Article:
In a review on several books using SRL approach, O’laughlin (2004) mentioned that the livelihoods analysis should extend beyond the rural border or community boundary itself, meaning that complexity of the rural can only be fully explained by expand the analysis to national and global sphere. Consumerism, therefore, being a globally spread idea, and significant to rural social change, should be treated in this manner.
Second, as the consequence of the incomplete circle of the approach, being a pro-poor (materially and not culturally), it ended at the point of getting a ‘better life’ or better ‘standard of living’ (as in Bebbington Op. cit.; Ellis Op. cit.). Consequently, we could ask what kind of ‘better life’ or ‘standard of living’ this approach refer to, which unfortunately nowhere elaborated further in growing literatures of the SLR approach. Is it come from a genuine emic perspective of a particular rural ‘poor’ in a particular context? Or created against the standard of Western affluent society, or Western idea of ‘well-being’?
Meanwhile, urbanized ideas that flow to the rural areas can shape the type of desired goods, which represent a better ‘standard of living’. A study of consumption pattern in rural China shows that “New and rising aspiration have been fuelled over the past decades by an easy acquaintance with and the familiarity of modern life or lifestyle via television and other mass media.” (Croll Op. cit.:153-4). This new frame of reference especially appeals to the rural youth.
Rural Youth: A Clash of Habitus
Within the recent development of SRL approach there is a tendency to solve its problematic directions, such as the lacks of analysis of power relation and institution (O’Laughlin op. cit.). De Haan and Zoomers (2005) try to answer the weakness by proposing a new methodology called ‘livelihood trajectory’, which using live history method to identify emic view of experiences historically, and from there “try to penetrate into deeper layer of believes, needs, aspirations and limitations and especially need to be contextualized in relation to power and institution.” (ibid. 43). This proposed approach is resonance of tradition of participatory research.
Within the methodology, especially that of developed in the tradition of Participatory Action Research, the notion of Eurocentrism (Fals-Borda and Mora-Osejo 2003), is especially important for our context, for it is crucial to understand intellectual and cultural genealogy of the incoming (Western) concept of standard of living.
Sergei Latouche (1992) critically examined the concept of standard of living as a set of Western cultural value of material well-being that imposed to the Third World through many channels. He believes there are different ways of defining of poor and rich in different societies. He departed from a critique of the domination of material-based GNP and GDP as reduction of well-being indicator of a nation. According to him, it represent, and generated from, Westernization of concept of development which envisage linear historicism of growth from traditional lacking society into modern affluent one, a dominant model continued to be imposed to the ‘developing’ countries (see also Gilbert Rist 1979, 1999; Vincent Tucker 1999).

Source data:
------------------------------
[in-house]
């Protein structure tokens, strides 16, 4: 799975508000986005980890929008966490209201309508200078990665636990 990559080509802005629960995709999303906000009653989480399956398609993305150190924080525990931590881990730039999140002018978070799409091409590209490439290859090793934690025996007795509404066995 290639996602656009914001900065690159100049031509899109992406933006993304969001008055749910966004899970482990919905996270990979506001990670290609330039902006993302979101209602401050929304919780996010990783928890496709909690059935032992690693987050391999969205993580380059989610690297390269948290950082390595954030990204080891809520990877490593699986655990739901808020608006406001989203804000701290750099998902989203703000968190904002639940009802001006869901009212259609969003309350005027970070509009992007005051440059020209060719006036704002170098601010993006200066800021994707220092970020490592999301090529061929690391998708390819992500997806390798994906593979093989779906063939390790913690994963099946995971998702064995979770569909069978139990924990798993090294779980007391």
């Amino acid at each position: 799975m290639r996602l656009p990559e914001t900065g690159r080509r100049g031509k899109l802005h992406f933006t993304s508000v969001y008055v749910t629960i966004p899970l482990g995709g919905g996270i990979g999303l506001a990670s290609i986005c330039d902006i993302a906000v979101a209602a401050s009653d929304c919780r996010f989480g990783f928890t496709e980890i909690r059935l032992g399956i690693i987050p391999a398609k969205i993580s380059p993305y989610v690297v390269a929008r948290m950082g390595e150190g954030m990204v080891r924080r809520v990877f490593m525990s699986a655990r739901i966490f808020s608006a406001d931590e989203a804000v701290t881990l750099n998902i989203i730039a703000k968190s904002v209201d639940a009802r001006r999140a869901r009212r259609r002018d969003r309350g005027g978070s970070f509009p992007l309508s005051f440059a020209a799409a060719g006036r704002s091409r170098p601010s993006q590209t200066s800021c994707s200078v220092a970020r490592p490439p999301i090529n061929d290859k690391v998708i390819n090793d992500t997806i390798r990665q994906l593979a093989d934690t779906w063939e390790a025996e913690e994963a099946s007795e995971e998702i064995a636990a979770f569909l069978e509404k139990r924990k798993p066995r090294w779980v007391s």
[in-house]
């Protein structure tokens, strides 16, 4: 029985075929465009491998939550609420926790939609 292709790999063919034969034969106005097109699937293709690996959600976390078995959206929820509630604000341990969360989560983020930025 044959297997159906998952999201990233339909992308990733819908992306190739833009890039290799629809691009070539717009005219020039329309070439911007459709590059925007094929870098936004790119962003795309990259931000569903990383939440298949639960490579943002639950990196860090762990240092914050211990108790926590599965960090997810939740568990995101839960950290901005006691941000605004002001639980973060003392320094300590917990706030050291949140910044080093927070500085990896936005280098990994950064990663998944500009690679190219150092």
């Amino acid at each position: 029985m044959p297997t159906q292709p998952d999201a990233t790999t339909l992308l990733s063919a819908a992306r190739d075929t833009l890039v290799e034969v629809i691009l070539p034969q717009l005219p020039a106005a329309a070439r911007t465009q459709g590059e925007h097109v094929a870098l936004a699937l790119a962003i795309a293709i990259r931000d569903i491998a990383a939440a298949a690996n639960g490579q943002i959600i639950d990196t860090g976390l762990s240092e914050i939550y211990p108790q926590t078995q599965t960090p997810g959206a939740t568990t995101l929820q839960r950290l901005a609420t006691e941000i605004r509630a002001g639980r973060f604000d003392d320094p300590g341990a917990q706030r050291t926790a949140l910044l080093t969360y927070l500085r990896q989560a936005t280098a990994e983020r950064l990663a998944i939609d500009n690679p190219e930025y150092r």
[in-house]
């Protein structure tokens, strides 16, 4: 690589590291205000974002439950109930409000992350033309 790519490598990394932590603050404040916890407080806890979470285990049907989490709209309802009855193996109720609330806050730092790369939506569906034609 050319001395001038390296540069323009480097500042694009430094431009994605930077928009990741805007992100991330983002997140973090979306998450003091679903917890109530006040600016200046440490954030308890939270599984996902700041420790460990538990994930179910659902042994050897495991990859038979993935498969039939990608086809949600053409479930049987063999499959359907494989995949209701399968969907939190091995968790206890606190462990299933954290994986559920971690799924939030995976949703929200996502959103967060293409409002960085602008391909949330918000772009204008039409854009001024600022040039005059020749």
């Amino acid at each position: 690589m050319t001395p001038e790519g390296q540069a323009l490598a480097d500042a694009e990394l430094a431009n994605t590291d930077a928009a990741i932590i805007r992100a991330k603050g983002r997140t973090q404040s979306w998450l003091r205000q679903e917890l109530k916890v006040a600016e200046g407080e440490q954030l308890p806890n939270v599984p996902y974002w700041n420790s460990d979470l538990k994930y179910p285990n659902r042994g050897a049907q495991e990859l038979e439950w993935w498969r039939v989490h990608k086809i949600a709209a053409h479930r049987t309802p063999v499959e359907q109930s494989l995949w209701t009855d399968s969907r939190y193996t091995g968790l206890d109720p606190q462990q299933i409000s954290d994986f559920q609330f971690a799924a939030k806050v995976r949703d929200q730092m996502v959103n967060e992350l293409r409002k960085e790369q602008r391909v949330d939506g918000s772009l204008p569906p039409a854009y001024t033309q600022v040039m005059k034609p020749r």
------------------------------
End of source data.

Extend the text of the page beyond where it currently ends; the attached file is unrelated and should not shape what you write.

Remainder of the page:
Recent debate on the concept of ‘well-being’ developed into a more anthropological set of basic indicators of ‘capabilities’ (a set of actual choices that people can access, do, and achieve). It sets basic standards of human well-being while respect various cultures expression on them and being critical to lavish types of consuming (Nussbaum 2000; Gasper 2002).
Perceptions that come from emic views of well-being now severely challenge by the coming of Western consumerism to the rural South, especially to the younger generation of the rural. The Study in rural Maharastra, India, shows how television mesmerizes the youngster’s eyes and shapes their ‘basic needs’ into that of the urban consumer goods. They are now fond of “toys to hand cream…liquor to blue jeans” (Johnson Op. cit.:151). In Egypt, the young women who just come back from school in cities, insist to use modern domestic appliances such as gas stove (Bach op. cit.). Meanwhile, just to see a more complete picture from the most recent study, we may pay a visit to Croll’s ethnographic note on rural China
“Across much of rural China, the expansion of village horizon to embrace knowledge of consumer trends and the lifestyles of those in Shanghai, Hong Kong or other cities within China and abroad has redefined images of well-being and the ‘good-life’, especially but not only among the younger generations. They now aspire to improved material standard of living including new housing and to acquiring a wide range of consumer durables in the foreseeable future.” (Op. cit.:153)